South America is made up of developing and emerging markets. It’s not surprising, therefore, that various companies want to get in on the action. This region does, however, present numerous challenges … but original equipment manufacturers aren’t letting these get in the way.
During the last few years, South America (and specifically the Latin American region) has grown in importance for original equipment manufacturers (OEMs) the world over, as its developing markets show a lot of promise …
Martin Ståhlberg, head of Scania’s Latin American operations, explains: “Latin America today represents about 20 percent of Scania’s vehicle deliveries, and the region has accounted for reasonably stable growth in recent years, despite the economic downturn during 2008 and 2009.”
Latin America isn’t only Scania’s second biggest region, it’s also an important region for the world, with its different countries presenting various demands, conditions and, unfortunately, challenges …
According to statistics from companies linked to the freight carrier segment and insurance industries – as mentioned in the Volvo Group’s 2012 Sustainability Report – close to 91 000 accidents involving freight vehicles occur every year in Brazil. “In these accidents, 12 000 people die, and approximately 4 000 of them are truck drivers,” the publication relates.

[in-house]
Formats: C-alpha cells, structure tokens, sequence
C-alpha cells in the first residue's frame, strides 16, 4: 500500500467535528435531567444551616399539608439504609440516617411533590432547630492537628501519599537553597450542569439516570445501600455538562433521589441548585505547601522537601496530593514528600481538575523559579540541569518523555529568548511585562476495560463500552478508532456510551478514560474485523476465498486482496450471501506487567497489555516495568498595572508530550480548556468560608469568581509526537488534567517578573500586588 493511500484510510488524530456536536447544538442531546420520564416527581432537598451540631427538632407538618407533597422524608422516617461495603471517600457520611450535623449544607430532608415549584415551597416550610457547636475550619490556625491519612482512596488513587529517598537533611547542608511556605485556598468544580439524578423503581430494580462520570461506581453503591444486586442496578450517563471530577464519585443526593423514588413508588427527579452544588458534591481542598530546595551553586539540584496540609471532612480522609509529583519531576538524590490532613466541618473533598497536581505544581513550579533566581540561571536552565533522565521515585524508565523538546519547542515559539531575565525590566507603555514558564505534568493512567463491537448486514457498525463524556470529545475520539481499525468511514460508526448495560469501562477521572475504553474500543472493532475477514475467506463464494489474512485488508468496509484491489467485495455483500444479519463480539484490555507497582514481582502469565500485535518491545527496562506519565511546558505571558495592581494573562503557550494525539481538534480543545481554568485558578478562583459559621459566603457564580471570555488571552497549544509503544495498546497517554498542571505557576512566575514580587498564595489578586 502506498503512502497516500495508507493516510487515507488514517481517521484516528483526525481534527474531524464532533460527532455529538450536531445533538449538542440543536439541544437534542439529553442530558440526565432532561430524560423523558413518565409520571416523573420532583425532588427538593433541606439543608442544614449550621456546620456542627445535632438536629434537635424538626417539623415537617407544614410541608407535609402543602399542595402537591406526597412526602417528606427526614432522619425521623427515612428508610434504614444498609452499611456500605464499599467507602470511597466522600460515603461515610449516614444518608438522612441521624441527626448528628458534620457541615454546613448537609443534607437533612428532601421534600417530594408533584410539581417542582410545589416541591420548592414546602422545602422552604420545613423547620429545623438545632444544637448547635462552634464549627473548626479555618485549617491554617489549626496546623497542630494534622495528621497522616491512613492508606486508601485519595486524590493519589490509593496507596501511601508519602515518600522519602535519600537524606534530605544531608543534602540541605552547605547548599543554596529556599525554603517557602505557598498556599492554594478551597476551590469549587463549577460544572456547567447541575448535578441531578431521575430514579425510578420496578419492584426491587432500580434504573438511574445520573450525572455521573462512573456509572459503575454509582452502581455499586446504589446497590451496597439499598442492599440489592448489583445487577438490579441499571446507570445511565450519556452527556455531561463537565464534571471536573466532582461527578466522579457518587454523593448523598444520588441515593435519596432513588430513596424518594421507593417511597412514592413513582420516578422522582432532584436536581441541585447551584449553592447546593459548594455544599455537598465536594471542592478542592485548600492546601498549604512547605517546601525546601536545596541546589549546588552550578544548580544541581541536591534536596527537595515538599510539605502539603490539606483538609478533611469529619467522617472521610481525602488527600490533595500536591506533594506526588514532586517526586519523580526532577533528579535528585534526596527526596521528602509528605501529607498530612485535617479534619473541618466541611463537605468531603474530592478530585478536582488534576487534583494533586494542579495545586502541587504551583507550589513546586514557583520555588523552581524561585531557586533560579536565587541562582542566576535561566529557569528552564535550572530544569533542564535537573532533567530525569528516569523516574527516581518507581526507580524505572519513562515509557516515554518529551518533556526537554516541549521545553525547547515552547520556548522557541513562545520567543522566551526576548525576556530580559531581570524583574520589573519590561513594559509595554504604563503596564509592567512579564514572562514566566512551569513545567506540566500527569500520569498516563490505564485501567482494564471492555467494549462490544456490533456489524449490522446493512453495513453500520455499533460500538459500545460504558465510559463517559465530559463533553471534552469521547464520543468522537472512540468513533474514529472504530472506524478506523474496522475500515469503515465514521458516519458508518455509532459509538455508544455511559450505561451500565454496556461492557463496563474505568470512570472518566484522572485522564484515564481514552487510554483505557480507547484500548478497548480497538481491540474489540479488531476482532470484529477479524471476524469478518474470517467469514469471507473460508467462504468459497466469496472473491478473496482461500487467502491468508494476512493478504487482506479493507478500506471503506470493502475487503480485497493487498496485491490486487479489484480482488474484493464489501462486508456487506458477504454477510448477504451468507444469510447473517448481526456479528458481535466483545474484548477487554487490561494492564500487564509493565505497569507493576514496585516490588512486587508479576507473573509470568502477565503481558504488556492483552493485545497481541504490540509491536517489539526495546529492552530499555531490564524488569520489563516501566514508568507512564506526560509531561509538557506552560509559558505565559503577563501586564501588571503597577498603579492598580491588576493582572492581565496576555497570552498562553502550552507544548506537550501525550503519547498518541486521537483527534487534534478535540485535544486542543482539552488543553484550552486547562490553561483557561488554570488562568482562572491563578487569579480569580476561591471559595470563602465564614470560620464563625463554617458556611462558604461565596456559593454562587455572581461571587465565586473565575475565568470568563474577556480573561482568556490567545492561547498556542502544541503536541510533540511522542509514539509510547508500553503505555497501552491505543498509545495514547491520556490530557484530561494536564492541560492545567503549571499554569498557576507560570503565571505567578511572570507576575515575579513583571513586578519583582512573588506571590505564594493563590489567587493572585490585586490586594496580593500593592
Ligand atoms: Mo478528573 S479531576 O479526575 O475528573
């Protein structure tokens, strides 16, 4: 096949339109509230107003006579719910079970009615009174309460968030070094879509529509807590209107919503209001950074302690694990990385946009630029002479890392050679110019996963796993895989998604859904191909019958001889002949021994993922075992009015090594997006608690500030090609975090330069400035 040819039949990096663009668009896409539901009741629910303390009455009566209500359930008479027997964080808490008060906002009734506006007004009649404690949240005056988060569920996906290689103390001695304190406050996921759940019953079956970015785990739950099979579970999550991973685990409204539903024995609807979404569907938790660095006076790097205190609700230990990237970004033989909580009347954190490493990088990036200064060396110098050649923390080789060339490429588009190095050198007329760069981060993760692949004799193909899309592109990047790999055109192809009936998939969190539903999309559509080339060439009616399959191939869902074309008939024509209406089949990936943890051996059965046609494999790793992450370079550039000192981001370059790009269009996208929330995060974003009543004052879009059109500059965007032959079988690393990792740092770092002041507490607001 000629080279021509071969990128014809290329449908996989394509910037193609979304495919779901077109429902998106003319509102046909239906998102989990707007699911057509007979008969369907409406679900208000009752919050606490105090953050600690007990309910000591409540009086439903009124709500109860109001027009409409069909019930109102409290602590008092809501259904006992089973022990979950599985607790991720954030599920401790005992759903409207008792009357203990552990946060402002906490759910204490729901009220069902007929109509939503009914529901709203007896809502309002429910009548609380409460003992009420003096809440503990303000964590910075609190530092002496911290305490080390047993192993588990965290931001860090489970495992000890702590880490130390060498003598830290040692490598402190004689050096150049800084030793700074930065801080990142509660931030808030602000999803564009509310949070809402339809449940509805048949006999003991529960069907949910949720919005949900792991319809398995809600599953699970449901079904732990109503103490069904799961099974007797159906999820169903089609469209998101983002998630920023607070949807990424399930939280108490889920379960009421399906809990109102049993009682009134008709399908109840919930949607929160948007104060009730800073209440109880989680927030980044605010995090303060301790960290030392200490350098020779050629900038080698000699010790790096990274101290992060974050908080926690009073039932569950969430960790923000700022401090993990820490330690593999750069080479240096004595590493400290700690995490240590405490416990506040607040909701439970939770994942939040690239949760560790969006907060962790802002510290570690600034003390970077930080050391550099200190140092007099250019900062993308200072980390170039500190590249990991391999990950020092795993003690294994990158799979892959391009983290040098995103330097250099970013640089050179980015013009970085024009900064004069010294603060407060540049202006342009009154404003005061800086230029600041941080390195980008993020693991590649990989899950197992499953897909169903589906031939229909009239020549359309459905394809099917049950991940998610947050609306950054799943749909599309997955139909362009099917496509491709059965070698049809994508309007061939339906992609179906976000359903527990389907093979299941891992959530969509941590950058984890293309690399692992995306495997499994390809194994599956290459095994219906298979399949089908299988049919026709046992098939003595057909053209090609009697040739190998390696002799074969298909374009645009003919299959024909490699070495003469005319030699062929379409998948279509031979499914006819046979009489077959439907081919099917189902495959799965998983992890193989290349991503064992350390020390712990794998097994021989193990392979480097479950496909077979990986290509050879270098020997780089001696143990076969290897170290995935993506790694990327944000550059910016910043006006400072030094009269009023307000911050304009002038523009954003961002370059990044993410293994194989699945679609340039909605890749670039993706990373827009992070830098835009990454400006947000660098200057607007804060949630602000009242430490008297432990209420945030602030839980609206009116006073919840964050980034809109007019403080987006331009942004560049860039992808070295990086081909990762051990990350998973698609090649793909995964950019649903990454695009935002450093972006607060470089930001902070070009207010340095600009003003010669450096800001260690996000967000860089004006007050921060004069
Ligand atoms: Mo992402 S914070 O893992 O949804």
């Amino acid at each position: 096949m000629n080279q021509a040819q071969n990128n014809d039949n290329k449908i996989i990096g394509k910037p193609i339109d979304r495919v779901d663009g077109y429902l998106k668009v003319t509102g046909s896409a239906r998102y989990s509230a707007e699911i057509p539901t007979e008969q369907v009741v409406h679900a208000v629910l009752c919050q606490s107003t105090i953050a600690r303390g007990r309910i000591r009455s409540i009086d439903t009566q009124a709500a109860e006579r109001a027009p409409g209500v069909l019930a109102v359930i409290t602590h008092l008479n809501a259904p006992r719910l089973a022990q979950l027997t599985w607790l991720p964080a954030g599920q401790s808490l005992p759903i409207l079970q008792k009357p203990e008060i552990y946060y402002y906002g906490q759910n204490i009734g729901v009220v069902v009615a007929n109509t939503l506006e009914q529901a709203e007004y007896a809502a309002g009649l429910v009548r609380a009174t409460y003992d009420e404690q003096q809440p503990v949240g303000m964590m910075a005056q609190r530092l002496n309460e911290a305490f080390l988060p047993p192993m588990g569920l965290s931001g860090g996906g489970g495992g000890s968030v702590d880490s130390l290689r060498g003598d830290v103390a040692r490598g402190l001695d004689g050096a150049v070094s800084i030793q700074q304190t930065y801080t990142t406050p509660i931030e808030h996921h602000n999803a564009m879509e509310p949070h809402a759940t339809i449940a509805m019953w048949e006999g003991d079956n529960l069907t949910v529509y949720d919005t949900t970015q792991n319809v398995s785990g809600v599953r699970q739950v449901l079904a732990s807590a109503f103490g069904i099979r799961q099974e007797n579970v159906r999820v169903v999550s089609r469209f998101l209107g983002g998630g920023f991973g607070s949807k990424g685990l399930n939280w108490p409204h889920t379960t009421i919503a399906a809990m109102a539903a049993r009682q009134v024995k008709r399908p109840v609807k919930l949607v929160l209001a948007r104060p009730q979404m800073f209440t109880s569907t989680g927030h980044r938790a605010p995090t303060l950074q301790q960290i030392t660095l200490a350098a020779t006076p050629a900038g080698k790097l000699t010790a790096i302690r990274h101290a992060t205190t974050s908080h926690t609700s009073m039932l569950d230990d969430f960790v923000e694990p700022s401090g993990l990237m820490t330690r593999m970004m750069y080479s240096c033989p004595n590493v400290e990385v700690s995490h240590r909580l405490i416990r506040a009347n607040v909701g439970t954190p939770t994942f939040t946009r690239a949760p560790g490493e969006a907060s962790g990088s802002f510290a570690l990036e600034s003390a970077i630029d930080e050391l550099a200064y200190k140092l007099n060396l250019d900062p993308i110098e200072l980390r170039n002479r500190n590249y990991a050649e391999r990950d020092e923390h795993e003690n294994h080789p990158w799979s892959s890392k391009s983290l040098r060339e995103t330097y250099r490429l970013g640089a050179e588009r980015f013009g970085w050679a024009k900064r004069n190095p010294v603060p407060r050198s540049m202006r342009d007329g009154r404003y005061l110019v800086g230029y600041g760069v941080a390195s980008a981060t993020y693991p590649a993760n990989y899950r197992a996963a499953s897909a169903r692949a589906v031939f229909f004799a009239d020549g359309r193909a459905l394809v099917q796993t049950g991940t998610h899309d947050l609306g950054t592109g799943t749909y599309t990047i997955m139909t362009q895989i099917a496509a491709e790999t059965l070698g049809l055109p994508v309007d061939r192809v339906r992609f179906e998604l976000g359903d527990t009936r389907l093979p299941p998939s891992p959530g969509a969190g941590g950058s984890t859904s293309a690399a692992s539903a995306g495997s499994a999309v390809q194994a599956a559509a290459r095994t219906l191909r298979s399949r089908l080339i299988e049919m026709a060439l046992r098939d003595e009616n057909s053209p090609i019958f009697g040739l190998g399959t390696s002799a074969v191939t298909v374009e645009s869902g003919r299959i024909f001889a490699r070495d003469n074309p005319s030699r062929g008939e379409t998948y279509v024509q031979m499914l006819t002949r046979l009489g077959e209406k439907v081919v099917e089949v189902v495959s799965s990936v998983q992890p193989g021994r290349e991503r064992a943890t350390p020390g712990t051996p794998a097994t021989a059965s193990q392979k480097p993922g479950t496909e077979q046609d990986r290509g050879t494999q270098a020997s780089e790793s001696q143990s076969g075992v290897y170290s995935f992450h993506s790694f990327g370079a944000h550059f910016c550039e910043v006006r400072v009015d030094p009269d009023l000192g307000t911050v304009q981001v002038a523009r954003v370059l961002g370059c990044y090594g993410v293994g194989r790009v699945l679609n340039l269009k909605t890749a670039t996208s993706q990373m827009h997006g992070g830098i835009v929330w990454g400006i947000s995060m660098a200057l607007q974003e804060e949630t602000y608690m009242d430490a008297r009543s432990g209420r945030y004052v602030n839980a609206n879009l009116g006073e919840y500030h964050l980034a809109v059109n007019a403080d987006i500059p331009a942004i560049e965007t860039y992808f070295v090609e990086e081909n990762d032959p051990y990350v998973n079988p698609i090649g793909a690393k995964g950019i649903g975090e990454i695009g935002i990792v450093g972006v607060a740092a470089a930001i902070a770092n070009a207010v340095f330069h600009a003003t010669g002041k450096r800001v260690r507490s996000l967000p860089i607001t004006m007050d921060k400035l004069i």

Atlas da Acidentalidade no Transporte Brasileiro (loosely translated as “the Atlas on Brazilian accidents in transport”) – published by the Volvo Traffic Safety Programme (VTSP)* earlier this year – adds to this tragic picture as it details the main causes of accidents involving commercial vehicles, and the sections with the highest number of accidents and deaths on the four busiest highways in the country.
These include the Presidente Dutra (colloquially known as Via Dutra – which forms part of the BR-116, one of Brazil’s most important highways – connecting the cities of São Paulo and Rio de Janeiro), the Régis Bittencourt (another section of the BR-116, reportedly considered as one of the most dangerous highways in Brazil, connecting São Paulo to Curitiba in the South Region), Fernão Dias (which runs in the state of São Paulo and, northwards, in the southern region of Minas Gerais) and BR-040 (connecting Brasilia to Rio de Janeiro).
According to the study, in 2012, more than 70 000 of the accidents from the highway quartet involved commercial vehicles. These, sadly, resulted in 4 230 deaths, but the totally unacceptable number of lives being lost, forms only part of the devastation being suffered …
Peter Cooke, a VTSP consultant, elaborates: “The problem of accidents and fatalities, involving commercial vehicles, is extremely serious. It entails losses that would adversely affect one of the key sectors needed to develop the country.” He adds that statistical work is paramount, as the dimensions of a problem are needed in order to address its causes.
In 2012, both truck and bus accidents happened in greater numbers during the week, but were more lethal over weekends. For trucks, Saturdays saw 81 deaths per 1 000 accidents and Sundays 106 for the same total.
A lack of attention led to the most accidents (21 860 out of 2012’s 62 852 truck crashes), but the accidents with higher mortality were caused by improper overtaking (accounting for 2 036 crashes), followed by alcohol abuse
(1 286 accidents) and speeding (which led to 5 368 collisions).